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About The Chemawa American (Chemawa, Or.) 19??-current | View Entire Issue (Dec. 1, 1915)
THE CHEMAWA AMERICAN
1EAL IIEIP FOR THE INDIANS
The present Commissioner of Indian Affairs, Cato Sells, of Texas, has
riot only taken a keen and unsual interest in behalf of improving the
social and educational conditions of the Indians, but he hassucceded in
commanding the country's interest to this work. There has never been
a time when so intelligent and general an understanding of the real
Indian prolem existed among the public generally.
Especial attention, therefore, is likely to be attracted to the announce
ment that the Indian Service committee on courses of study for the In
dian schools has completed preparation of a scheme which will give
direction to all this work in future. Its basis is the division of the school
day into two equal parts; one half-day is devoted to industrial and the
other half to academic training. The boys are given practical courses in
farming, gardening, blacksmithing, carpentering, dairy management,
saddlery, etc.; the girls, in cooking, sewing, laundering, gardening,
poultry care, and the like.
Uncle Sam does things of this sort well, because he provides neces
sary facilities and knows where to find experts to use them. If the precise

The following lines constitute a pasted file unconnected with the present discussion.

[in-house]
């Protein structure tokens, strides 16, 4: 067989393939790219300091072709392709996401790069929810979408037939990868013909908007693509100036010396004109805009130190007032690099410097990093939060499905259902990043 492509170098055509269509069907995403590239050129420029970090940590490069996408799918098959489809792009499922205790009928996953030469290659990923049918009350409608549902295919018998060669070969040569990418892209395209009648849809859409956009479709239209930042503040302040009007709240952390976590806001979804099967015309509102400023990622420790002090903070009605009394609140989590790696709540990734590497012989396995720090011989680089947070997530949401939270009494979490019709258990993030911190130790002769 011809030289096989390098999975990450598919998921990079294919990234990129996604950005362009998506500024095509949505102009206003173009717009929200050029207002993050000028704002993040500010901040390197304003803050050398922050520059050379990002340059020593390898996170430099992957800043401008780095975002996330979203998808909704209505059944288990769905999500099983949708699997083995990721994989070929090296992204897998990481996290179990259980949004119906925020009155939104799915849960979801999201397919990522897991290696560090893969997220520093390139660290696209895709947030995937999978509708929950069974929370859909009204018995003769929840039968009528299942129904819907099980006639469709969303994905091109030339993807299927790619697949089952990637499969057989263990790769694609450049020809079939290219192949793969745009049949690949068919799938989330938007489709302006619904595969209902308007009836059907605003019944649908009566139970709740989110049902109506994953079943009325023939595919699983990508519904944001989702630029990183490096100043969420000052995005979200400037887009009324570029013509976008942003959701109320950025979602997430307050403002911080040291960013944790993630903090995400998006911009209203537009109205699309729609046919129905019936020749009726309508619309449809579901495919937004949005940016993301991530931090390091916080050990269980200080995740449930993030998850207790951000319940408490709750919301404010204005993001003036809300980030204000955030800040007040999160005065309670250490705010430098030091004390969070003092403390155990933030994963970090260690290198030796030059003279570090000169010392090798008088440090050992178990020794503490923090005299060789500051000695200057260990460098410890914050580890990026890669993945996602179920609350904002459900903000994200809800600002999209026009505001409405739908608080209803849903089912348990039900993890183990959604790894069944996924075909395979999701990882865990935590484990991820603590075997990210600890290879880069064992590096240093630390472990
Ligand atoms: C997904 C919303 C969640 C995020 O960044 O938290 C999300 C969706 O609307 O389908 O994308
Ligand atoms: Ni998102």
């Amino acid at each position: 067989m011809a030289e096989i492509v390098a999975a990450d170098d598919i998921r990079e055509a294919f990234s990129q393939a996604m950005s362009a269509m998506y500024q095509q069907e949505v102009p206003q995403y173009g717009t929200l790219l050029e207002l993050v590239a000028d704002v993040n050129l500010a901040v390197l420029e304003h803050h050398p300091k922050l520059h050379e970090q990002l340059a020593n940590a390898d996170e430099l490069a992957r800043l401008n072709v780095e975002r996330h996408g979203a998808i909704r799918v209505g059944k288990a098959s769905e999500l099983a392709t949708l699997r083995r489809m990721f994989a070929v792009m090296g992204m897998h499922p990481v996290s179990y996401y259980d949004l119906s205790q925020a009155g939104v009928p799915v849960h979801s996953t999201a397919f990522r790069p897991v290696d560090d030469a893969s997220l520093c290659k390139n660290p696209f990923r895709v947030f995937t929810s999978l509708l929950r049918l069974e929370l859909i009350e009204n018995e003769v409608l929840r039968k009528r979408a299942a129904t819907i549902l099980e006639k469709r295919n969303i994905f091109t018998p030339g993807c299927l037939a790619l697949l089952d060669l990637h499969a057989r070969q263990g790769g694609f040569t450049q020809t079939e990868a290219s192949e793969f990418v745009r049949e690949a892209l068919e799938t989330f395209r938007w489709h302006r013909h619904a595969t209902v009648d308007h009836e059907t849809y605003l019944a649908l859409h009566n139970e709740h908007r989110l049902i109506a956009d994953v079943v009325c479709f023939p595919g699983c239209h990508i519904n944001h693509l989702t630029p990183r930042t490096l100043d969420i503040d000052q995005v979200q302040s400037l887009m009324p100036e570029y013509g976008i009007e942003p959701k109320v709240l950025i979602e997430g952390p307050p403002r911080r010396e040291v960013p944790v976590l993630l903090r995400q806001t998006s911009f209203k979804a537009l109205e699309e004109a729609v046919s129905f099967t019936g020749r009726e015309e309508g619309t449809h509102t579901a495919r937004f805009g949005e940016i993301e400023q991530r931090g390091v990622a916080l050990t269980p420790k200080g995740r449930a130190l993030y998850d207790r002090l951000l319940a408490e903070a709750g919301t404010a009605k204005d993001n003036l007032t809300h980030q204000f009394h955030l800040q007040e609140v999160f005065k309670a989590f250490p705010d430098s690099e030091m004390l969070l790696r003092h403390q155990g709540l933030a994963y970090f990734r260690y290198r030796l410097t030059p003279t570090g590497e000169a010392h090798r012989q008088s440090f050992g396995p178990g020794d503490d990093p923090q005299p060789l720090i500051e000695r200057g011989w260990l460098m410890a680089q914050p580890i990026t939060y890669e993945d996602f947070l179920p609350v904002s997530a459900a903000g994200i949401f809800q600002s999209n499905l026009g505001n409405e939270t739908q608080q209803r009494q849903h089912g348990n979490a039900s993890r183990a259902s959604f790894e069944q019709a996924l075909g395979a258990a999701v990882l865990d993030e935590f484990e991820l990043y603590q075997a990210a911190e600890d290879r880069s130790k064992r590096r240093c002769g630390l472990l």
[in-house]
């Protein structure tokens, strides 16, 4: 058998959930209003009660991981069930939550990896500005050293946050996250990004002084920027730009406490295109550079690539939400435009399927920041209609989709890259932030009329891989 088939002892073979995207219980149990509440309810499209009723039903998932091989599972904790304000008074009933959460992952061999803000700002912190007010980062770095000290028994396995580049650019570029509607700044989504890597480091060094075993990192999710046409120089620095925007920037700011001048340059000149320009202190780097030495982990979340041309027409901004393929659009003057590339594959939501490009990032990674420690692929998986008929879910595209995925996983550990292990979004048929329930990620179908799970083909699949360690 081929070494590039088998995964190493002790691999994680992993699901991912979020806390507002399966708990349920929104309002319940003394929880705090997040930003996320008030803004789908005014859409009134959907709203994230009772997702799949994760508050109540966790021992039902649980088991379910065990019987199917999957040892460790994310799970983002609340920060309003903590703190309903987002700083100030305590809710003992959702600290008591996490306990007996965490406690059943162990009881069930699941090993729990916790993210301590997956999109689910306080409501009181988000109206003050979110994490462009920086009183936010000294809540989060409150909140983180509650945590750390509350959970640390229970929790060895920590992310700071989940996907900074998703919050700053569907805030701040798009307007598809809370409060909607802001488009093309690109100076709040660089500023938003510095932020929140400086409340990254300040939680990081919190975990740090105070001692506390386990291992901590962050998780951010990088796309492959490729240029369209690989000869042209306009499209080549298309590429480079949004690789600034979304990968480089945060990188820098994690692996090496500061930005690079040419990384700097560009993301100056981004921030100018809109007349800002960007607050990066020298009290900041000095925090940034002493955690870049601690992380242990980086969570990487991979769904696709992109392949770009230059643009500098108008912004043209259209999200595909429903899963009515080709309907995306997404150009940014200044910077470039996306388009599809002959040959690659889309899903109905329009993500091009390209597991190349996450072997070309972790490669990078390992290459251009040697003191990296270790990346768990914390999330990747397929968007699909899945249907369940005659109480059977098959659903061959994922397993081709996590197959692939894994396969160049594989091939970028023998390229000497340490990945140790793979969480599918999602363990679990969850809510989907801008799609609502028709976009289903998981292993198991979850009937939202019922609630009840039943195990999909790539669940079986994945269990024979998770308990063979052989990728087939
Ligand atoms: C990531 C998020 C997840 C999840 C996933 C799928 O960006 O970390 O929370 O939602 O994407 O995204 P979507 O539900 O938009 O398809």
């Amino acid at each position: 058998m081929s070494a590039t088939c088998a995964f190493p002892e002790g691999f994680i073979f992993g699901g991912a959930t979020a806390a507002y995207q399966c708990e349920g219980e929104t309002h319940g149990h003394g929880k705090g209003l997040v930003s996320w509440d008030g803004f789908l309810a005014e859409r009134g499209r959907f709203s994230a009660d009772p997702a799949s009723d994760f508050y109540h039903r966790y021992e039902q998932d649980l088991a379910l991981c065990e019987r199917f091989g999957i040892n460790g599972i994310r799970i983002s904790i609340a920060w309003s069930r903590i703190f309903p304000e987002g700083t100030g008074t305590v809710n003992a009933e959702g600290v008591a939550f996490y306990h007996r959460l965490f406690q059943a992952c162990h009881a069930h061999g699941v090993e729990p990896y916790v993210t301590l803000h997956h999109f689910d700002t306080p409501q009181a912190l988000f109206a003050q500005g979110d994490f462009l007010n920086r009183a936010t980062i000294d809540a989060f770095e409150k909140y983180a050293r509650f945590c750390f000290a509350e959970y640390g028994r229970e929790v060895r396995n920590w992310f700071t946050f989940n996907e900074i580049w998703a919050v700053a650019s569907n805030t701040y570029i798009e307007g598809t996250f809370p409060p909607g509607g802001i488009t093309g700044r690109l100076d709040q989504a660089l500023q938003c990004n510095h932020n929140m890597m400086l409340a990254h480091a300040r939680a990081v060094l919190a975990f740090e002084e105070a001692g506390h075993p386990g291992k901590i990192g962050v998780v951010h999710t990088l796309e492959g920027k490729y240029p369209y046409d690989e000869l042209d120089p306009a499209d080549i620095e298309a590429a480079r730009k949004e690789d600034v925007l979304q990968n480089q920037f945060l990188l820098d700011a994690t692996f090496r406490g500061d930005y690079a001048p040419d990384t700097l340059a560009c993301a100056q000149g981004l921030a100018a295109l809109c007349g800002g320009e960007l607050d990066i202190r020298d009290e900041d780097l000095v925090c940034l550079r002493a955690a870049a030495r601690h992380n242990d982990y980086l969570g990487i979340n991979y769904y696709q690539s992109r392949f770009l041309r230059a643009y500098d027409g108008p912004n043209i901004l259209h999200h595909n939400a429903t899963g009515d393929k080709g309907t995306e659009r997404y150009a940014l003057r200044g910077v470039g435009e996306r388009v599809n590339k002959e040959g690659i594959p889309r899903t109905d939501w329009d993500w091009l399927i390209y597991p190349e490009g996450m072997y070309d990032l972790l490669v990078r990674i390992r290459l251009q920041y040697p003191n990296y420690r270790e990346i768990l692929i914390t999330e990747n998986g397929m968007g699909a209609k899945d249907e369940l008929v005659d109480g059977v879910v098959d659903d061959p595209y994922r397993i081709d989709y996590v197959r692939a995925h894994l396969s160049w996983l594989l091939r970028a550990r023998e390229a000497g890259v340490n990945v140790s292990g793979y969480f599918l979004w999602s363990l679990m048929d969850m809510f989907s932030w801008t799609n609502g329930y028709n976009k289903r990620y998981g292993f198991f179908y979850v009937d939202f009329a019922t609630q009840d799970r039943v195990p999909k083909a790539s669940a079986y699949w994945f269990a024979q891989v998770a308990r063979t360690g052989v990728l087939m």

educational system that is to be carried to the Indians of the younger
generation, could also be applied in the country generally, it would be
one of the most practical services that the Government could render.
There has been endless discussion of plans for Government aid in voca
tional training, but accomplishment has been meager. The experi
ment with the Indian schools should be watched closely by all educators;
it promises to develop much that will help in the proper expansion and
improvement of the schools everywhere.
It is, of course, easier to do s.ich a work for the Indian children than
for the community generally, because the Government assumes that
the Indians are destined to country life. They a e going to be farmers;
thousands of thems have already proved that they make excellent farm
ers and most useful citizens. This presumption narrows the range of
instruction for which provision must be made, and insures more effective
work. Yet the plan that is being applied to the Indian schools is by no
means impractuab e for the rural schools gnierally; properly adapted,'
it would be the realization of the best ambitions of students of the mod
ern educational problem. Washington, D. C, Times.